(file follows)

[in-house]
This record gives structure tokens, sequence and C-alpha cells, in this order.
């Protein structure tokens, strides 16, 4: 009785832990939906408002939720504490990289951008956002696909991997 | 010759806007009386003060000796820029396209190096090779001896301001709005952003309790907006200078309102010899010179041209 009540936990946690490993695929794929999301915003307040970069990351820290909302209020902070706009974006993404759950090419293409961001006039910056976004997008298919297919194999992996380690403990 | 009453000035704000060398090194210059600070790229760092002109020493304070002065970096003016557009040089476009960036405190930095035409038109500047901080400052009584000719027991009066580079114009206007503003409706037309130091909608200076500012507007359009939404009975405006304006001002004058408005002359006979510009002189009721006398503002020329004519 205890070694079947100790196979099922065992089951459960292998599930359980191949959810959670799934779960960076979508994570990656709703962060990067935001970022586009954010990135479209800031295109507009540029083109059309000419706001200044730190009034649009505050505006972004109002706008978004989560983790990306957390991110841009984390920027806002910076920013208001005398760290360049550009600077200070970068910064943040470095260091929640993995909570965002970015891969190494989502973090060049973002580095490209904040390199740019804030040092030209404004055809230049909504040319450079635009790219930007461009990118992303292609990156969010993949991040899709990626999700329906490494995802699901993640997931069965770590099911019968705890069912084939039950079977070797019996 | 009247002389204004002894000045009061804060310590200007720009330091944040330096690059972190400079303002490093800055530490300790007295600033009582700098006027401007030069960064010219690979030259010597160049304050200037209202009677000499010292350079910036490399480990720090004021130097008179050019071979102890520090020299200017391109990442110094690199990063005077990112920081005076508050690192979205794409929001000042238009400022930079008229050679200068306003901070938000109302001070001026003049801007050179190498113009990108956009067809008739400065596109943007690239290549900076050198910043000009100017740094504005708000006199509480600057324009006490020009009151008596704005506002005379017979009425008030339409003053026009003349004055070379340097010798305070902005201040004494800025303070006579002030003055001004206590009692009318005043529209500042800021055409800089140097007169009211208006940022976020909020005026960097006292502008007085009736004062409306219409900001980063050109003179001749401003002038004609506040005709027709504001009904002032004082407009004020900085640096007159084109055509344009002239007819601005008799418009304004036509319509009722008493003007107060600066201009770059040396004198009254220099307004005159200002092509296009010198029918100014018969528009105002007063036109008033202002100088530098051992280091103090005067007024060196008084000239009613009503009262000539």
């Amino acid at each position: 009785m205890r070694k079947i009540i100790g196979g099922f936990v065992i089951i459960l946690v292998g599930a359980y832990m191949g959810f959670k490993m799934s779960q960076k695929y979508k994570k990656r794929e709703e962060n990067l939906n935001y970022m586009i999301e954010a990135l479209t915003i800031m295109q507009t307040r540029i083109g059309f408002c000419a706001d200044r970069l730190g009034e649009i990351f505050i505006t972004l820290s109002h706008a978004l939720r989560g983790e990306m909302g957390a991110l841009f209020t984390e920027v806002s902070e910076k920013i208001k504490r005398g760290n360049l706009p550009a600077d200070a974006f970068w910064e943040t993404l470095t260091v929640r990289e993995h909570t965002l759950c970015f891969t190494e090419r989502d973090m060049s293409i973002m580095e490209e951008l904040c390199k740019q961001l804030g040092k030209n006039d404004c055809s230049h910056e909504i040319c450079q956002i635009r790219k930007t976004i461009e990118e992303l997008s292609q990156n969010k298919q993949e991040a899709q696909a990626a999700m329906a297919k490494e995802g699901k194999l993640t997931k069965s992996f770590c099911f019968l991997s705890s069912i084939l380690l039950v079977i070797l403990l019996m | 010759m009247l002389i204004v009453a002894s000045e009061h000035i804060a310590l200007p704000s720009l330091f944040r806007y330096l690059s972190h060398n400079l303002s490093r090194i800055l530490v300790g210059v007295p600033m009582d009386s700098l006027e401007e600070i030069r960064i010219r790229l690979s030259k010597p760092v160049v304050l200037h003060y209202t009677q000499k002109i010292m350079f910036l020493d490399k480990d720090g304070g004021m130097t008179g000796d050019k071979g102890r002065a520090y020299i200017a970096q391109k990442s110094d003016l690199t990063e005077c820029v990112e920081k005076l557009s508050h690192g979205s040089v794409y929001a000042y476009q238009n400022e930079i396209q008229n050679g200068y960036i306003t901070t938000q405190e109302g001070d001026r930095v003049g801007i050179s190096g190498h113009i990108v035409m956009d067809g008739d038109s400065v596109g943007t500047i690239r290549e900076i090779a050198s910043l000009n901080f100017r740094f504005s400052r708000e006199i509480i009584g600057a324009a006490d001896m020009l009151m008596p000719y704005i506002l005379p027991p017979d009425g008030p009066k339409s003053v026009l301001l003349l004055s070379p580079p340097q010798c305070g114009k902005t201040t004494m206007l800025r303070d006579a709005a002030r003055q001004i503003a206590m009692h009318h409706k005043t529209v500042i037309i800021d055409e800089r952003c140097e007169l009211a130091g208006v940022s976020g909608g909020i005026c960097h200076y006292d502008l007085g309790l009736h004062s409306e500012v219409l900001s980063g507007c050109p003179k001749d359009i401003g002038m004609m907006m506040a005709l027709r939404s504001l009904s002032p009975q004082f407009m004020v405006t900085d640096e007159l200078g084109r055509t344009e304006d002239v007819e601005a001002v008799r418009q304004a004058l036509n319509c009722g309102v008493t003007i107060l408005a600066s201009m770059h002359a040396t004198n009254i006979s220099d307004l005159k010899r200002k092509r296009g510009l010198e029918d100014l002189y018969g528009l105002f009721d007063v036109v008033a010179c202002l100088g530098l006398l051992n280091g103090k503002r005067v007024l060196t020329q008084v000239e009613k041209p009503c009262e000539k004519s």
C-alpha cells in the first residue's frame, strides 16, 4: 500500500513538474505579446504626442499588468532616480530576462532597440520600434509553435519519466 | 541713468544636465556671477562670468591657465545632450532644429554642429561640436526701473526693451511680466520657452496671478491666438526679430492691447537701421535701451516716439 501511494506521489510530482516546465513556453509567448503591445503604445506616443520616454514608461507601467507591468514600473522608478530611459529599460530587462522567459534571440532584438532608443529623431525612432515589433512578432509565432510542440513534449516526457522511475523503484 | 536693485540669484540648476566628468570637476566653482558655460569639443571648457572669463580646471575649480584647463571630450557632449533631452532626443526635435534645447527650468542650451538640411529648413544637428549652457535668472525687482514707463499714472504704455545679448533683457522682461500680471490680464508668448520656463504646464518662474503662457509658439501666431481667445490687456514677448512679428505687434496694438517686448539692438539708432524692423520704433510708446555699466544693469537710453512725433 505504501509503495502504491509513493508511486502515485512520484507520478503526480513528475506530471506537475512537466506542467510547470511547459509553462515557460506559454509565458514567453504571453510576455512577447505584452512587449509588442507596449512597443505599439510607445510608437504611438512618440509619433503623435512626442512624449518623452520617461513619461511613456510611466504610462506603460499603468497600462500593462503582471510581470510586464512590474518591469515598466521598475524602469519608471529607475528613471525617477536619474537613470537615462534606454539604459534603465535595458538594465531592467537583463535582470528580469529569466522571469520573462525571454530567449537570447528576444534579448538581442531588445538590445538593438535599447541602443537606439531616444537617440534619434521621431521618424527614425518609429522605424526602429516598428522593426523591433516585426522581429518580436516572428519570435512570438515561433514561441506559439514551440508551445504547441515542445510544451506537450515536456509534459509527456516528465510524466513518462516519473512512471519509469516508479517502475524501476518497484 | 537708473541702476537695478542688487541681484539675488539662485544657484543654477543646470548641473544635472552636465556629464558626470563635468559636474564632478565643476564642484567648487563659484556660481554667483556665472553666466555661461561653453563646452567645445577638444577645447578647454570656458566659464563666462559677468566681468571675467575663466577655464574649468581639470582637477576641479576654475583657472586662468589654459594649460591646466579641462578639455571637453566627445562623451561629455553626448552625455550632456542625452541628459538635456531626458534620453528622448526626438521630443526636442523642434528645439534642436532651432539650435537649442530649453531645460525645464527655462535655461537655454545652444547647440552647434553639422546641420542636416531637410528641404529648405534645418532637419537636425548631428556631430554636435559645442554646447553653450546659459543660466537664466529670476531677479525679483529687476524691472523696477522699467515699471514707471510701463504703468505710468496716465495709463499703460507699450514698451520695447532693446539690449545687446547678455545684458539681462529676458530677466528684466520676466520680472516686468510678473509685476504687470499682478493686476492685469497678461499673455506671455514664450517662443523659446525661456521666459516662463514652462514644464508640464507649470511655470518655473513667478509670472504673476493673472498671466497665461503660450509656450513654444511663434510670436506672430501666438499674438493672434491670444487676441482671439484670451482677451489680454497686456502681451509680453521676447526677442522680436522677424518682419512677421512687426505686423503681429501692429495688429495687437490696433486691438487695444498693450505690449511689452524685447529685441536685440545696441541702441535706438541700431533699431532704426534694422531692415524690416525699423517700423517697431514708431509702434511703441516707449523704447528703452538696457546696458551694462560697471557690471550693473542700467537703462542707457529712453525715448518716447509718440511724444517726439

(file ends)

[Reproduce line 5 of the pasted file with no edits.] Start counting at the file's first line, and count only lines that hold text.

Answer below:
C-alpha cells in the first residue's frame, strides 16, 4: 500500500513538474505579446504626442499588468532616480530576462532597440520600434509553435519519466 | 541713468544636465556671477562670468591657465545632450532644429554642429561640436526701473526693451511680466520657452496671478491666438526679430492691447537701421535701451516716439 501511494506521489510530482516546465513556453509567448503591445503604445506616443520616454514608461507601467507591468514600473522608478530611459529599460530587462522567459534571440532584438532608443529623431525612432515589433512578432509565432510542440513534449516526457522511475523503484 | 536693485540669484540648476566628468570637476566653482558655460569639443571648457572669463580646471575649480584647463571630450557632449533631452532626443526635435534645447527650468542650451538640411529648413544637428549652457535668472525687482514707463499714472504704455545679448533683457522682461500680471490680464508668448520656463504646464518662474503662457509658439501666431481667445490687456514677448512679428505687434496694438517686448539692438539708432524692423520704433510708446555699466544693469537710453512725433 505504501509503495502504491509513493508511486502515485512520484507520478503526480513528475506530471506537475512537466506542467510547470511547459509553462515557460506559454509565458514567453504571453510576455512577447505584452512587449509588442507596449512597443505599439510607445510608437504611438512618440509619433503623435512626442512624449518623452520617461513619461511613456510611466504610462506603460499603468497600462500593462503582471510581470510586464512590474518591469515598466521598475524602469519608471529607475528613471525617477536619474537613470537615462534606454539604459534603465535595458538594465531592467537583463535582470528580469529569466522571469520573462525571454530567449537570447528576444534579448538581442531588445538590445538593438535599447541602443537606439531616444537617440534619434521621431521618424527614425518609429522605424526602429516598428522593426523591433516585426522581429518580436516572428519570435512570438515561433514561441506559439514551440508551445504547441515542445510544451506537450515536456509534459509527456516528465510524466513518462516519473512512471519509469516508479517502475524501476518497484 | 537708473541702476537695478542688487541681484539675488539662485544657484543654477543646470548641473544635472552636465556629464558626470563635468559636474564632478565643476564642484567648487563659484556660481554667483556665472553666466555661461561653453563646452567645445577638444577645447578647454570656458566659464563666462559677468566681468571675467575663466577655464574649468581639470582637477576641479576654475583657472586662468589654459594649460591646466579641462578639455571637453566627445562623451561629455553626448552625455550632456542625452541628459538635456531626458534620453528622448526626438521630443526636442523642434528645439534642436532651432539650435537649442530649453531645460525645464527655462535655461537655454545652444547647440552647434553639422546641420542636416531637410528641404529648405534645418532637419537636425548631428556631430554636435559645442554646447553653450546659459543660466537664466529670476531677479525679483529687476524691472523696477522699467515699471514707471510701463504703468505710468496716465495709463499703460507699450514698451520695447532693446539690449545687446547678455545684458539681462529676458530677466528684466520676466520680472516686468510678473509685476504687470499682478493686476492685469497678461499673455506671455514664450517662443523659446525661456521666459516662463514652462514644464508640464507649470511655470518655473513667478509670472504673476493673472498671466497665461503660450509656450513654444511663434510670436506672430501666438499674438493672434491670444487676441482671439484670451482677451489680454497686456502681451509680453521676447526677442522680436522677424518682419512677421512687426505686423503681429501692429495688429495687437490696433486691438487695444498693450505690449511689452524685447529685441536685440545696441541702441535706438541700431533699431532704426534694422531692415524690416525699423517700423517697431514708431509702434511703441516707449523704447528703452538696457546696458551694462560697471557690471550693473542700467537703462542707457529712453525715448518716447509718440511724444517726439